You can't keep the author out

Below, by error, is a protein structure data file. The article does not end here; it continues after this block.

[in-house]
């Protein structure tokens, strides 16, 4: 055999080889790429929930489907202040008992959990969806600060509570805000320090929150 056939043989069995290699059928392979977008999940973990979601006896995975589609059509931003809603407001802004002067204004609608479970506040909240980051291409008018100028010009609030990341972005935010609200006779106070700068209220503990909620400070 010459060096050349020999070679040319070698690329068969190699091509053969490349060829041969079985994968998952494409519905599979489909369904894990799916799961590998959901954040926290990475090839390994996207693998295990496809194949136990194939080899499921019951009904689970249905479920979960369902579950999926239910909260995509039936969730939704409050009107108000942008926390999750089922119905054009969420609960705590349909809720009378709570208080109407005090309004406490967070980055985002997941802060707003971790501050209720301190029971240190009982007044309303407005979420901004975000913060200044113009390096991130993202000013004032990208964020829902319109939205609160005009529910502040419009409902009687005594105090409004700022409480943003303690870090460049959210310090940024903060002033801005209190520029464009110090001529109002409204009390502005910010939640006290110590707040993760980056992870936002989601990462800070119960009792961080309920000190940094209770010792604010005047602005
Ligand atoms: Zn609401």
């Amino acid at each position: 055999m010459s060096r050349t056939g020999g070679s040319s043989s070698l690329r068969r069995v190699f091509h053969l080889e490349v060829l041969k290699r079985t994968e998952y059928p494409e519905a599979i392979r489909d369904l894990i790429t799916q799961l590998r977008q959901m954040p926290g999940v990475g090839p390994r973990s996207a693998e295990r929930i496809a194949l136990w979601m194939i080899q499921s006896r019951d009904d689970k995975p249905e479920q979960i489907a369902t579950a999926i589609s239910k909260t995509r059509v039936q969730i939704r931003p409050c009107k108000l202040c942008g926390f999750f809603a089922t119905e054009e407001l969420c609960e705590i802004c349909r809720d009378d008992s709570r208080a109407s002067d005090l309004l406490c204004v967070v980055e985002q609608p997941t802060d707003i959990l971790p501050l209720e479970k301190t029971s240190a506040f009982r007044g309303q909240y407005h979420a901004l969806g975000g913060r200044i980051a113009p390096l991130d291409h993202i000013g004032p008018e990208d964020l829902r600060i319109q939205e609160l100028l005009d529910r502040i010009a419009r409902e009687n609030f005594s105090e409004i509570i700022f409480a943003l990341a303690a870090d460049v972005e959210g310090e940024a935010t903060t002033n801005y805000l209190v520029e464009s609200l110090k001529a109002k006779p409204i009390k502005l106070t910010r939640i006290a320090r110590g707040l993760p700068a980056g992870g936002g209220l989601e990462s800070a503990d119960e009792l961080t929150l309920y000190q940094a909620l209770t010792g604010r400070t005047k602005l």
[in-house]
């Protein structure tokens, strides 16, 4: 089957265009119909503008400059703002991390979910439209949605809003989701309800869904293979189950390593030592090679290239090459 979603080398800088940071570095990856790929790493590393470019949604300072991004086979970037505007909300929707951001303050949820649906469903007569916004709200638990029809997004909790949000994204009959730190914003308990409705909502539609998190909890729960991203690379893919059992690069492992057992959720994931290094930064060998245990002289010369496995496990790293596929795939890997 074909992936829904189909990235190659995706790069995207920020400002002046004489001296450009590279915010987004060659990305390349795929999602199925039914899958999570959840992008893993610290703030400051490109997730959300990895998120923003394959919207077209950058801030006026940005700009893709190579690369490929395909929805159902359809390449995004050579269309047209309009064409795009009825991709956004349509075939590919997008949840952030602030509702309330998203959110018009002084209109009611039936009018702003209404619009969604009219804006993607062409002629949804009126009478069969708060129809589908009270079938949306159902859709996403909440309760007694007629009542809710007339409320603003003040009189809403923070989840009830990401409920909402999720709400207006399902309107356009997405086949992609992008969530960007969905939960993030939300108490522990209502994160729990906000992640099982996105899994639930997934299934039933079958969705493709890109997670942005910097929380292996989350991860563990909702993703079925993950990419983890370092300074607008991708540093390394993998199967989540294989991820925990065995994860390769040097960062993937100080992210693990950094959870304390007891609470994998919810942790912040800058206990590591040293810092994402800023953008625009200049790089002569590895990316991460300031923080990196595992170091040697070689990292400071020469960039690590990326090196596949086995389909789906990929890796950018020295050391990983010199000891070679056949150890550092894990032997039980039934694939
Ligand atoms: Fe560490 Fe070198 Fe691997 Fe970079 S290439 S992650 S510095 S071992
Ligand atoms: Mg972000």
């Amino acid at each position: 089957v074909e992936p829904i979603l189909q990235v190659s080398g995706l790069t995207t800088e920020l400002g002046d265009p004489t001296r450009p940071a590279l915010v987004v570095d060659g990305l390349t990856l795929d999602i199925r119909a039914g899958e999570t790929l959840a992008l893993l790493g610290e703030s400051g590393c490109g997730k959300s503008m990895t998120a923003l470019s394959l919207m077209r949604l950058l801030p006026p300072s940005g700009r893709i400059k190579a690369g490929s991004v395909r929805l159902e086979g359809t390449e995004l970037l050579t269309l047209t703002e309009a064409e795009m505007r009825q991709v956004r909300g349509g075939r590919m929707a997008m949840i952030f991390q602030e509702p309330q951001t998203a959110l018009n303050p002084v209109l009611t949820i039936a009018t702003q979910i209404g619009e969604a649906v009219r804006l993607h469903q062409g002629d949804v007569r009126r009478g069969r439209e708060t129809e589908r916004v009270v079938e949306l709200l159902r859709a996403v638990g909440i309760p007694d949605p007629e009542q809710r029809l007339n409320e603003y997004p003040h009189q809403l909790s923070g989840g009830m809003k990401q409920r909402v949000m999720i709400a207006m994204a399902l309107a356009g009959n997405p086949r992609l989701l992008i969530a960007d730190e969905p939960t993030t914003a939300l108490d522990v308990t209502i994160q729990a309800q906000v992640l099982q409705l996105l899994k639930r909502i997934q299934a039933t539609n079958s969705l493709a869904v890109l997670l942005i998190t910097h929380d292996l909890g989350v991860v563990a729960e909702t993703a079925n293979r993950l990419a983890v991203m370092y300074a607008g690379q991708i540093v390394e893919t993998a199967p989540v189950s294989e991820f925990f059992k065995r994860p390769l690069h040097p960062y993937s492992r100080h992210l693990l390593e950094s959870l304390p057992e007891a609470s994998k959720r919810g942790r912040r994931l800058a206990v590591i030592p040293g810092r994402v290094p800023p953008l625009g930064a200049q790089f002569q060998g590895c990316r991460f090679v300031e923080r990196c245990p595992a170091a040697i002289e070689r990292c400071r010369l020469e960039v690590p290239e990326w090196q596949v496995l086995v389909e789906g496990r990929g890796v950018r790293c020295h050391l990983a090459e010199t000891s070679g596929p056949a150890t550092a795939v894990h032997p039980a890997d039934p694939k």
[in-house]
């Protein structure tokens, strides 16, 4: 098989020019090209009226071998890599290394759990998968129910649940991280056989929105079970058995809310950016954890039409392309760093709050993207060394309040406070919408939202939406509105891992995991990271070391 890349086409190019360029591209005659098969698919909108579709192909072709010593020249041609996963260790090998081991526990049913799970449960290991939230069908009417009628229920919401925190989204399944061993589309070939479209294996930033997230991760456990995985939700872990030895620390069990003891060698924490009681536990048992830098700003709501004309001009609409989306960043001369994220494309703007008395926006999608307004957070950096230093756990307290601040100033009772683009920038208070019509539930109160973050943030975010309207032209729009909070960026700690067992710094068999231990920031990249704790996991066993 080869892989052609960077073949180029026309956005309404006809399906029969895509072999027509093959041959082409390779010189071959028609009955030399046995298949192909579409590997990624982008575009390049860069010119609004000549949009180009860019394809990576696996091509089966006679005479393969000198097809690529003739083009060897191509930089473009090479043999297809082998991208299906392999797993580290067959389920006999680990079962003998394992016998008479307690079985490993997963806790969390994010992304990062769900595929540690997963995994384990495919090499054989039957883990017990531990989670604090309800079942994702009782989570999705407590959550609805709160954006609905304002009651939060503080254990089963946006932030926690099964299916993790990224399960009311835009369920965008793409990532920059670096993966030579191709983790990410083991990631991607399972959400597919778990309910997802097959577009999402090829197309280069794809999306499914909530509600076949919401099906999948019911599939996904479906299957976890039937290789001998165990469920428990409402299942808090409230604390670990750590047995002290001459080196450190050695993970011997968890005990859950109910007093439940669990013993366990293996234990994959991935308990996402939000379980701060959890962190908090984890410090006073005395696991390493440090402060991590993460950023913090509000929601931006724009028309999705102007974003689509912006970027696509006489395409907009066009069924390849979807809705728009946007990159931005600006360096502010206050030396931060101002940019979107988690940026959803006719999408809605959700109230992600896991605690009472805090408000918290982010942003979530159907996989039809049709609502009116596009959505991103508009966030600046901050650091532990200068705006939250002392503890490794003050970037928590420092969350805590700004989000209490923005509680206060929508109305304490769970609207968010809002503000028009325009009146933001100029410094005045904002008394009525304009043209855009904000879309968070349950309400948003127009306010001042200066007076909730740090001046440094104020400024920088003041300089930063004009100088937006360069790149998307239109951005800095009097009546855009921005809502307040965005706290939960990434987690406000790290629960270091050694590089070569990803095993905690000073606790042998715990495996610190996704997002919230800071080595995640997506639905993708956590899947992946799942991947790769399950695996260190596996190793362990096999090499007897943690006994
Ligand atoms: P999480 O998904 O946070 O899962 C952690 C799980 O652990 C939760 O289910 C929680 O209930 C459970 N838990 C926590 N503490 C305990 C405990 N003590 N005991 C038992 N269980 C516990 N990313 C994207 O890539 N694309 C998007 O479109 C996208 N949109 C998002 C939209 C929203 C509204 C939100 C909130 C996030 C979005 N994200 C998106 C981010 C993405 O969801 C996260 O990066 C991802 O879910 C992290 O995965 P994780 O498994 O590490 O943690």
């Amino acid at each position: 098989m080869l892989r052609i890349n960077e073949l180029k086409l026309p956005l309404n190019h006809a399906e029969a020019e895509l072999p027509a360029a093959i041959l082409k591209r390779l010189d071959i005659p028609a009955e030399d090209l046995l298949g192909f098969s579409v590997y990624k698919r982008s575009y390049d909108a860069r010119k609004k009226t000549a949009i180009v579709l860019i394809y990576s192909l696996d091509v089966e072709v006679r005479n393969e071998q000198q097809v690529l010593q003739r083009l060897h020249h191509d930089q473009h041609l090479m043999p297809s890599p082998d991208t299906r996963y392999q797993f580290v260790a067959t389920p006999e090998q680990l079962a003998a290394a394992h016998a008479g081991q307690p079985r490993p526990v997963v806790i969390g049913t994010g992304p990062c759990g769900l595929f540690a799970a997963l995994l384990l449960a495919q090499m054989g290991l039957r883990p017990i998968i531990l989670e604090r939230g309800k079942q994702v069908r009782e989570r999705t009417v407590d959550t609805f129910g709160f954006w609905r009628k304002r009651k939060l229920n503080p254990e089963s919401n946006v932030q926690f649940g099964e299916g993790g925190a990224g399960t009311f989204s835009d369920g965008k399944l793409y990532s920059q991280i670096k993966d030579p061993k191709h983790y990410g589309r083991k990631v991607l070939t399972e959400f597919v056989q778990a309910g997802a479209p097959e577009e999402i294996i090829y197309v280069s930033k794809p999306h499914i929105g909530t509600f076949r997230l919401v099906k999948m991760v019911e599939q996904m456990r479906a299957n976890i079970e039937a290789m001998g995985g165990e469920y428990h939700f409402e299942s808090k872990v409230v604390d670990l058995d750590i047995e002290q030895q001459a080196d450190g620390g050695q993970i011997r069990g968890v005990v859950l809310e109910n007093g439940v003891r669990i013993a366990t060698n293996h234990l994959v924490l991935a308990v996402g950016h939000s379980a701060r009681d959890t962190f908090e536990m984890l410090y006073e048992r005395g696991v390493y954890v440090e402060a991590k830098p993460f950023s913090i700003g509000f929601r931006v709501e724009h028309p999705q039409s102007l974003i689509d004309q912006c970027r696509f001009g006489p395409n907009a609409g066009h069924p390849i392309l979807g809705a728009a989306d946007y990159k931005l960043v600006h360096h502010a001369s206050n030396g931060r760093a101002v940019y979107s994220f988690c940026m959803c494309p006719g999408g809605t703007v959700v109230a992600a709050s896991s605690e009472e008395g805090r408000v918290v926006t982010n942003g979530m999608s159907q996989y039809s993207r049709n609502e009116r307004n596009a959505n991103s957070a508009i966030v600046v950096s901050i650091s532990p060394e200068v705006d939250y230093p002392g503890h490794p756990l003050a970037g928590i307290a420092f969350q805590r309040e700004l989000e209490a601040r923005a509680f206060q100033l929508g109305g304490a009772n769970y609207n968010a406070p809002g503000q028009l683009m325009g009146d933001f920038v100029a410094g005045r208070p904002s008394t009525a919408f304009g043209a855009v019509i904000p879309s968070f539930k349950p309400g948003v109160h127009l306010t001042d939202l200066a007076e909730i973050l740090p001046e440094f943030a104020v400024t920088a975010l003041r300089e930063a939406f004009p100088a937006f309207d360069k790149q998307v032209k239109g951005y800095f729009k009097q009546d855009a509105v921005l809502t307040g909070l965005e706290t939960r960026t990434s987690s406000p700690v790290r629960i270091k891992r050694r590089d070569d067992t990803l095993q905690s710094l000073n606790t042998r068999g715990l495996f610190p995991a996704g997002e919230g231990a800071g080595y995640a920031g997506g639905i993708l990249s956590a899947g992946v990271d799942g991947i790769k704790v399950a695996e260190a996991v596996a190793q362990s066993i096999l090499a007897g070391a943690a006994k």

The appeal of the actor’s life – those in work – must be inhabiting a different character every few months or so. You can generally recognise the actor under the disguise, hear what’s always at the back of Albert Finney’s throat – Salford – whatever the accent. At the end of the Eighties, after ten years of fairly frequent work for the BBC Drama Department I was asked to give a talk. There are thousands working for the BBC as secretaries, accountants, in contracts and so on, some of them interested in becoming writers, and I showed those who turned up that night in White City extracts from some of the films I’d written, while talking about the writing process. There were three contrasting films: a drama-documentary about a Liverpool teenager who had sued the City Council for the way he’d been brought up; a film – a dark comedy, based on a real case - about two lads who’d dressed up as policemen; finally, a semi-autobiographical film about a church choir at Blackpool in the early Sixties. I’d never put the three films together. They spanned seven or eight years and, for all their differences, it darted through me that night that they were all – revealingly - about the same subject. The lead character in all of them (Paul McGann as the Liverpudlian, Tim Roth as the would be policeman, and the 15 year old chorister, whose voice breaks as the old certainties of his life fall apart) is an outsider who half wants to be inside, half relishes his ‘pariah’ status. I don’t know what lessons the audience came away with that night but I’d learnt something about myself and realised – if I ever doubted it - you can’t keep the author out of his work. From then on, for a few too many years, I decided to start writing more autobiographically. It was a mistake. I was seeing a lot of another writer at that stage who’d just had a huge success with a cheerfully free-wheeling and scabrous film of his own life and background, and he was scathing (as he could be) about my ‘caution.’ I would tell him various things I’d been getting up to, generally late night. ‘Why don’t you write about that?’ he’d say. Well, as it turned out, Alan Hollinghurst was having a good go at chronicling gay life at much the same time, better than I ever could. Those years – that experience – got its Booker winning chronicler. One play I laboured over during that period, with a deal of welcome support from the National Theatre Studio – there were at least three versions - headed down inwards and became a form of therapy. I doubt if I was the first or last National Theatre Studio writer in that little room in Waterloo to have sat, subsidised, sorting himself out, and eventually I came up looking for air. I’d read a magisterial biography of Thomas Hardy by Michael Millgate and seen the dramatic possibilities in Hardy and his two wives. I tried to get it underway in television but I was left in no doubt that producers then were ‘looking for shows that make a louder noise’, and the synopsis went in the bottom drawer for a dozen years. The result – a radio serial: ‘What I think of My Husband,’ can be heard on the Listen section of this website. After its broadcast I had an e mail from Millgate himself, whom I didn’t know. Someone in the UK had alerted him to the play which he had heard via the BBC iPlayer in Canada. He approved – it was a fan letter. I’d stuck pretty faithfully to the facts as we know them, and hugely enjoyed the research. The play had written itself. After my struggles with large ‘public’ plays and autobiographical glumness, though I wasn’t to know it yet, biographical drama would prove to be the way out of my impasse as a writer.